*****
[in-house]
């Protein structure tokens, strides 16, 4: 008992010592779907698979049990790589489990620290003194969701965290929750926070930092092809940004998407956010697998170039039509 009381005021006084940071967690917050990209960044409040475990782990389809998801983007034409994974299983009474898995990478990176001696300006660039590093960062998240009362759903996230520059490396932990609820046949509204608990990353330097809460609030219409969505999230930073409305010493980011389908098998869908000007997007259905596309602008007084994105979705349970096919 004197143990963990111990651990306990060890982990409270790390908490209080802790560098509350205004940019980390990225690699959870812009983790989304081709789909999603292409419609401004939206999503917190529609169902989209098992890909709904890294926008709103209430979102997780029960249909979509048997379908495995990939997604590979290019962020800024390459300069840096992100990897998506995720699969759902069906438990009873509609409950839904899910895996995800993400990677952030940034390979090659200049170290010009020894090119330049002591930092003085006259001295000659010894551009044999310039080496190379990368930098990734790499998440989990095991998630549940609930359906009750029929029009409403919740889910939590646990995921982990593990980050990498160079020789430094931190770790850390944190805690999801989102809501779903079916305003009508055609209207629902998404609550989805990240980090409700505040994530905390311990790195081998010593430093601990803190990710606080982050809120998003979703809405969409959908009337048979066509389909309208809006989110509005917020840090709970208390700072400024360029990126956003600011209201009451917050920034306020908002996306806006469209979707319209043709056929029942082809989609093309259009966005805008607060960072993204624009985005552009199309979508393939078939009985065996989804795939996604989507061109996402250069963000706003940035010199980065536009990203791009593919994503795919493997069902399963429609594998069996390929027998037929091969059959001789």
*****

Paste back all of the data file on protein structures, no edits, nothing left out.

[in-house]
């Protein structure tokens, strides 16, 4: 008992010592779907698979049990790589489990620290003194969701965290929750926070930092092809940004998407956010697998170039039509 009381005021006084940071967690917050990209960044409040475990782990389809998801983007034409994974299983009474898995990478990176001696300006660039590093960062998240009362759903996230520059490396932990609820046949509204608990990353330097809460609030219409969505999230930073409305010493980011389908098998869908000007997007259905596309602008007084994105979705349970096919 004197143990963990111990651990306990060890982990409270790390908490209080802790560098509350205004940019980390990225690699959870812009983790989304081709789909999603292409419609401004939206999503917190529609169902989209098992890909709904890294926008709103209430979102997780029960249909979509048997379908495995990939997604590979290019962020800024390459300069840096992100990897998506995720699969759902069906438990009873509609409950839904899910895996995800993400990677952030940034390979090659200049170290010009020894090119330049002591930092003085006259001295000659010894551009044999310039080496190379990368930098990734790499998440989990095991998630549940609930359906009750029929029009409403919740889910939590646990995921982990593990980050990498160079020789430094931190770790850390944190805690999801989102809501779903079916305003009508055609209207629902998404609550989805990240980090409700505040994530905390311990790195081998010593430093601990803190990710606080982050809120998003979703809405969409959908009337048979066509389909309208809006989110509005917020840090709970208390700072400024360029990126956003600011209201009451917050920034306020908002996306806006469209979707319209043709056929029942082809989609093309259009966005805008607060960072993204624009985005552009199309979508393939078939009985065996989804795939996604989507061109996402250069963000706003940035010199980065536009990203791009593919994503795919493997069902399963429609594998069996390929027998037929091969059959001789």